Caleb Howe, a regular contributor to Erick Erickson’s conservative RedState site, is in the hospital with liver failure. Because Howe doesn’t have health insurance, he and his family are worried that they won’t be able to handle the impending bills — but the Internet has stepped in to help.
On Tuesday, a page for Howe was created on the crowd funding website GoFundMe, explaining that his family needs to preserve his health for the benefit of his two daughters. “It would lift an incredible burden for Caleb [and his wife] Donna if they could get even the smallest amount of help with these upcoming expenses and with anything extra that comes in,” Howe’s page explains.
Erickson promoted the fund on RedState with a short post entitled, “Please Consider Helping Caleb Howe’s Family.” And the left-leaning Daily Kos also picked up the story, encouraging its readers to help, too. “Allow me to ask you to do the Christian thing and donate to this young man’s fund,” DailyKos user SemDem writes. “He has two young, beautiful and innocent daughters who need him — and that is who the fund is for. He does not deserve to suffer, much less die.”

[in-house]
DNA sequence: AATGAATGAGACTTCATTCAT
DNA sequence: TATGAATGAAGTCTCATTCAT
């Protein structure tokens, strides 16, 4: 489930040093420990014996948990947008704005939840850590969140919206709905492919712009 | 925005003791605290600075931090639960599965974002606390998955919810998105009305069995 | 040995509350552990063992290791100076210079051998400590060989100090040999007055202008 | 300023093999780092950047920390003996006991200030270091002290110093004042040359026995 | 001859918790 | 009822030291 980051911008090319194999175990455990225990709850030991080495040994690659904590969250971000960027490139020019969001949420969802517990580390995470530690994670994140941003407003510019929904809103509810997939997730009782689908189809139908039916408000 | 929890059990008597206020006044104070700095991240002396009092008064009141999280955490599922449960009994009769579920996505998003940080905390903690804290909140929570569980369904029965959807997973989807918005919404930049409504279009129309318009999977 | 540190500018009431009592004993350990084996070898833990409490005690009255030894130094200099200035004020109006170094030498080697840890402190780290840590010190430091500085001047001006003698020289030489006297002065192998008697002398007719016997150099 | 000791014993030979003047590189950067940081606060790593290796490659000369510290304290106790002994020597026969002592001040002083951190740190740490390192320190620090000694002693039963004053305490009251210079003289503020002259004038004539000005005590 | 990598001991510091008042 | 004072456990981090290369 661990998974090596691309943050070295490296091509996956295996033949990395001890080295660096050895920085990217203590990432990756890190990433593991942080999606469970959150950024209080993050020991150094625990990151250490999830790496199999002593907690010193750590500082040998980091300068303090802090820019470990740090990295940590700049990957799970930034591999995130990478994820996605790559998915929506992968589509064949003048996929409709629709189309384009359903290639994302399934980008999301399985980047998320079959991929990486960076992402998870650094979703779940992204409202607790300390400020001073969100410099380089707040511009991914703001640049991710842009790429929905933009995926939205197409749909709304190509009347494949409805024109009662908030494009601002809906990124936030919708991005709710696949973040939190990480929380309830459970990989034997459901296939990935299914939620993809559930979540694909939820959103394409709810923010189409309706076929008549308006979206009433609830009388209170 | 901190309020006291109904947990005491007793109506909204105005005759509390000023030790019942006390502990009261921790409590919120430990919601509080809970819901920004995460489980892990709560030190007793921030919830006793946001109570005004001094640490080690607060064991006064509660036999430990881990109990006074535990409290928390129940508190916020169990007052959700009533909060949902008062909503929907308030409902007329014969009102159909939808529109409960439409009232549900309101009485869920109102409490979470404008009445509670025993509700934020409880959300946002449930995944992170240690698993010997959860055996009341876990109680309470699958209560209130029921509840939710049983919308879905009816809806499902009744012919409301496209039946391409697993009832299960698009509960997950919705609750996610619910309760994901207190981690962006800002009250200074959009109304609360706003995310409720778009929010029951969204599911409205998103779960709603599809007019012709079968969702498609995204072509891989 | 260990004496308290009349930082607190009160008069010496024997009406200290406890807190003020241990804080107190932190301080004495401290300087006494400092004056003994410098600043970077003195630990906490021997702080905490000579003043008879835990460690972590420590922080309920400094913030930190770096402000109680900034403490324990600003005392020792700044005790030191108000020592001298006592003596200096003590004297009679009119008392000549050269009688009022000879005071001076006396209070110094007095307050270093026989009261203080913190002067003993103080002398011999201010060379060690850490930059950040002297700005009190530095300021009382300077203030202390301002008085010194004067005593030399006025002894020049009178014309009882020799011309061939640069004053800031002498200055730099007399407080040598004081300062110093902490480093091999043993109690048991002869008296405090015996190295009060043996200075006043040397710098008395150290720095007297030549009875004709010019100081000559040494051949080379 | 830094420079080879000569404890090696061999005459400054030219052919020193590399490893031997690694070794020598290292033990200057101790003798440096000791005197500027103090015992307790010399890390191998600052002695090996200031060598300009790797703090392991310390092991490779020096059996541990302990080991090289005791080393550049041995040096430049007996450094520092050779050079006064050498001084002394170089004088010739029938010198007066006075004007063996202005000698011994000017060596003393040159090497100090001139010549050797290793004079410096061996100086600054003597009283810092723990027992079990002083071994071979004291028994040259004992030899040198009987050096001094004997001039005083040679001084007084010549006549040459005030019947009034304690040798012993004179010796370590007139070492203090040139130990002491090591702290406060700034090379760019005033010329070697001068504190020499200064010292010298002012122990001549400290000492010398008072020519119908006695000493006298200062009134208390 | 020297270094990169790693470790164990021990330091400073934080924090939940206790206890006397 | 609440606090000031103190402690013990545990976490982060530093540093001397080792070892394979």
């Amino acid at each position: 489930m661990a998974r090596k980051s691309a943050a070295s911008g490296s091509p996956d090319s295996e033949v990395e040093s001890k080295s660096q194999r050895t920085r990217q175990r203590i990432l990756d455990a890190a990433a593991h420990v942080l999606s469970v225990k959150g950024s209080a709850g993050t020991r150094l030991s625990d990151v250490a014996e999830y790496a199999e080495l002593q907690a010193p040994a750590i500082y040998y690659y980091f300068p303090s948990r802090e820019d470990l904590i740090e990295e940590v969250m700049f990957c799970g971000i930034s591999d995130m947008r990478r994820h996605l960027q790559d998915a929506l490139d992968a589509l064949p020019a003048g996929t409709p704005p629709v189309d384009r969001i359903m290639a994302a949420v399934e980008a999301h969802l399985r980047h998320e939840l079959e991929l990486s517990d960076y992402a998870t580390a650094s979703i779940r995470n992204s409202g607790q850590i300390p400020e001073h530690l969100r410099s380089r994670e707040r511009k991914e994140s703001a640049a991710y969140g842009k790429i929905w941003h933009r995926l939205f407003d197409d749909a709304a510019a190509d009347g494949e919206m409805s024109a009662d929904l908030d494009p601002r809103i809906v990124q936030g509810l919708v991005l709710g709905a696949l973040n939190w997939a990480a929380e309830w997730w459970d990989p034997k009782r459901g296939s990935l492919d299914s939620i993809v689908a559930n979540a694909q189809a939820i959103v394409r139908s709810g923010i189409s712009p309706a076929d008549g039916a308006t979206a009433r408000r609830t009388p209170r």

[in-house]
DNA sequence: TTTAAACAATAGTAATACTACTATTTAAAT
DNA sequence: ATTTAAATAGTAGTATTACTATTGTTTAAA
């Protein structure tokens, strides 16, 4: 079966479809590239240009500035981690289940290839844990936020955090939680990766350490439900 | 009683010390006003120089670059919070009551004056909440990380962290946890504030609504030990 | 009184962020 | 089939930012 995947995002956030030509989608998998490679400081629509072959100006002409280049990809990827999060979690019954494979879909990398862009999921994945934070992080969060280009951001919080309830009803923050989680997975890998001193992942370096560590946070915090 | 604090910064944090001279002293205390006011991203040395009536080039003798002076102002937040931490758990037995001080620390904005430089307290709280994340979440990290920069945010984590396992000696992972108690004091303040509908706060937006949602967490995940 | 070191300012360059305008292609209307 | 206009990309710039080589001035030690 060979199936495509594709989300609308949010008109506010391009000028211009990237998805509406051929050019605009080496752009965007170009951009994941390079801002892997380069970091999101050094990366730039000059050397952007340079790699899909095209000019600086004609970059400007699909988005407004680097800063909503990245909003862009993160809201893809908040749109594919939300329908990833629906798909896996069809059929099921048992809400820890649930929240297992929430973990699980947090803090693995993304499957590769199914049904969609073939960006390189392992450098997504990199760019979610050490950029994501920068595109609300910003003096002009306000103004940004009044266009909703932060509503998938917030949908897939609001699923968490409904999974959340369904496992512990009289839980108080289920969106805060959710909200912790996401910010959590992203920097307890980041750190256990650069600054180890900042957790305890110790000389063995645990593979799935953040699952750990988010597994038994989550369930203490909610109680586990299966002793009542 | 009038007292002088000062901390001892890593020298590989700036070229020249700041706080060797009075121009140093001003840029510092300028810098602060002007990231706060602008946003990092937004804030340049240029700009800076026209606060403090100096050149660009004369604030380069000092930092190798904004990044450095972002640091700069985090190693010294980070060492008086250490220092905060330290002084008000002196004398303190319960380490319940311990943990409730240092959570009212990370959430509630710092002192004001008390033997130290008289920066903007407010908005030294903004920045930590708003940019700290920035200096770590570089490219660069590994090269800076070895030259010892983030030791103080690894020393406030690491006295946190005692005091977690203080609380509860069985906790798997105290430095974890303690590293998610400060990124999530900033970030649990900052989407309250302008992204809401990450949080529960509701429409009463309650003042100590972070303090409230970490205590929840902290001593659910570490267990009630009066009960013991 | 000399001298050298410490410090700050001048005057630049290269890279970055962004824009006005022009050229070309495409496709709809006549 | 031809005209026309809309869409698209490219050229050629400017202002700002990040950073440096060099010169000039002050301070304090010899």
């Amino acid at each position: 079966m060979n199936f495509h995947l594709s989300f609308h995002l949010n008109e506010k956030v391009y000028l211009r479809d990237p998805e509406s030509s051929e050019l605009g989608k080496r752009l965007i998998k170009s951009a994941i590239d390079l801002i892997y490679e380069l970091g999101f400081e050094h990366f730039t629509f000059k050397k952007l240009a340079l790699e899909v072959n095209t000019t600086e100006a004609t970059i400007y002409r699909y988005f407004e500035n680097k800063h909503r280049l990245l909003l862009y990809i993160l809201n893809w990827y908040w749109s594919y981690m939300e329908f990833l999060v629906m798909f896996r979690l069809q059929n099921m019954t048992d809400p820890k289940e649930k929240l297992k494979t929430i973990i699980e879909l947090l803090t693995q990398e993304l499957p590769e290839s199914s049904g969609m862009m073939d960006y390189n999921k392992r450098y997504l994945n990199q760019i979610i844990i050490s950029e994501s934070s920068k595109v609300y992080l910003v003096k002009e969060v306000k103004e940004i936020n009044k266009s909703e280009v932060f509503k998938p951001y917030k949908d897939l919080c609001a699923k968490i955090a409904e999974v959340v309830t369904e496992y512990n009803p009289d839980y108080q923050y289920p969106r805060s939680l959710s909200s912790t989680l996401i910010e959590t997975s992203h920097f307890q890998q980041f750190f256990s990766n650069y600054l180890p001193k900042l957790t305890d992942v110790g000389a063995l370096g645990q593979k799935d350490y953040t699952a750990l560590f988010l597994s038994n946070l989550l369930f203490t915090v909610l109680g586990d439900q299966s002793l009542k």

The appeals worked. As of press time, Howe’s fund had been shared over a thousand times, and ultimately topped its $25,000 goal.
Unfortunately, Howe isn’t alone. In recent years, the sky-high cost of medical bills has forced an increasing number of Americans to turn to online crowd funding to raise the money they need to safeguard their health. Last year, “Medical, Illness & Healing” was GoFundMe’s most popular category — and its users raised over $6 million dollars to help people cover their health costs in 2012 alone.
Fortunately, the generosity of strangers has contributed to a few other success stories like Howe’s. After a young man who lost both his legs in the Boston bombing started a crowd funding site, he raised over half a million dollars for his hospital bills and ongoing treatment. An uninsured victim of the Aurora theater shooting raised hundreds of thousands of dollars online to cover his surgery expenses. But other low-income and uninsured Americans are not always so lucky. Health costs bankrupt one in four American seniors, and Americans who suffer from cancer are especially vulnerable to running out of the money they need to pay their medical bills.